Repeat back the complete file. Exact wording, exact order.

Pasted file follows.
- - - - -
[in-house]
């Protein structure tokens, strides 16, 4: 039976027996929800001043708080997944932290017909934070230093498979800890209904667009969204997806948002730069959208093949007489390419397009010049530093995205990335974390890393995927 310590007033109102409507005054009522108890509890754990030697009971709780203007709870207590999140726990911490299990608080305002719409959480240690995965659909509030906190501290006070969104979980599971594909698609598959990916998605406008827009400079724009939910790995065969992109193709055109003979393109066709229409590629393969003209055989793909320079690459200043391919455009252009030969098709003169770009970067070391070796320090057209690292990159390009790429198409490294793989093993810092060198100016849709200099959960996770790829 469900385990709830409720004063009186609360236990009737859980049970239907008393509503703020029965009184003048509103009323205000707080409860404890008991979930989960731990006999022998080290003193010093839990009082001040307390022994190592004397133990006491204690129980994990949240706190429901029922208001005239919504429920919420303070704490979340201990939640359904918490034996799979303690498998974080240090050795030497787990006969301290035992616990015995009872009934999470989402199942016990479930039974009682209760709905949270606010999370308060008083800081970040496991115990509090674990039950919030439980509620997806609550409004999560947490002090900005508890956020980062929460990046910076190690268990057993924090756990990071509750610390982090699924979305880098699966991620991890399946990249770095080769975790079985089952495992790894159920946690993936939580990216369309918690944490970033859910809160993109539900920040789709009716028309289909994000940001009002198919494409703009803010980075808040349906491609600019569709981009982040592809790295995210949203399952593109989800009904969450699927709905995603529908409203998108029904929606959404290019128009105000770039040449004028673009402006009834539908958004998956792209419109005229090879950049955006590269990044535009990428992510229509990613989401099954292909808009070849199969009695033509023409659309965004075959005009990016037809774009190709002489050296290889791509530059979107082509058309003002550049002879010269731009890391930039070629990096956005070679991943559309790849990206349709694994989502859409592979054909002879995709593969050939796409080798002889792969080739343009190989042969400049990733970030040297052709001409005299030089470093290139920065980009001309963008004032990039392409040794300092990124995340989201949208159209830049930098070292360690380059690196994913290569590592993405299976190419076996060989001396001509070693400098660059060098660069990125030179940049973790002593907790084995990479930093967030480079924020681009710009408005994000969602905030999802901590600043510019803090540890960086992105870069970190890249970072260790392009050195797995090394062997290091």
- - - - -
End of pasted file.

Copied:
[in-house]
């Protein structure tokens, strides 16, 4: 039976027996929800001043708080997944932290017909934070230093498979800890209904667009969204997806948002730069959208093949007489390419397009010049530093995205990335974390890393995927 310590007033109102409507005054009522108890509890754990030697009971709780203007709870207590999140726990911490299990608080305002719409959480240690995965659909509030906190501290006070969104979980599971594909698609598959990916998605406008827009400079724009939910790995065969992109193709055109003979393109066709229409590629393969003209055989793909320079690459200043391919455009252009030969098709003169770009970067070391070796320090057209690292990159390009790429198409490294793989093993810092060198100016849709200099959960996770790829 469900385990709830409720004063009186609360236990009737859980049970239907008393509503703020029965009184003048509103009323205000707080409860404890008991979930989960731990006999022998080290003193010093839990009082001040307390022994190592004397133990006491204690129980994990949240706190429901029922208001005239919504429920919420303070704490979340201990939640359904918490034996799979303690498998974080240090050795030497787990006969301290035992616990015995009872009934999470989402199942016990479930039974009682209760709905949270606010999370308060008083800081970040496991115990509090674990039950919030439980509620997806609550409004999560947490002090900005508890956020980062929460990046910076190690268990057993924090756990990071509750610390982090699924979305880098699966991620991890399946990249770095080769975790079985089952495992790894159920946690993936939580990216369309918690944490970033859910809160993109539900920040789709009716028309289909994000940001009002198919494409703009803010980075808040349906491609600019569709981009982040592809790295995210949203399952593109989800009904969450699927709905995603529908409203998108029904929606959404290019128009105000770039040449004028673009402006009834539908958004998956792209419109005229090879950049955006590269990044535009990428992510229509990613989401099954292909808009070849199969009695033509023409659309965004075959005009990016037809774009190709002489050296290889791509530059979107082509058309003002550049002879010269731009890391930039070629990096956005070679991943559309790849990206349709694994989502859409592979054909002879995709593969050939796409080798002889792969080739343009190989042969400049990733970030040297052709001409005299030089470093290139920065980009001309963008004032990039392409040794300092990124995340989201949208159209830049930098070292360690380059690196994913290569590592993405299976190419076996060989001396001509070693400098660059060098660069990125030179940049973790002593907790084995990479930093967030480079924020681009710009408005994000969602905030999802901590600043510019803090540890960086992105870069970190890249970072260790392009050195797995090394062997290091």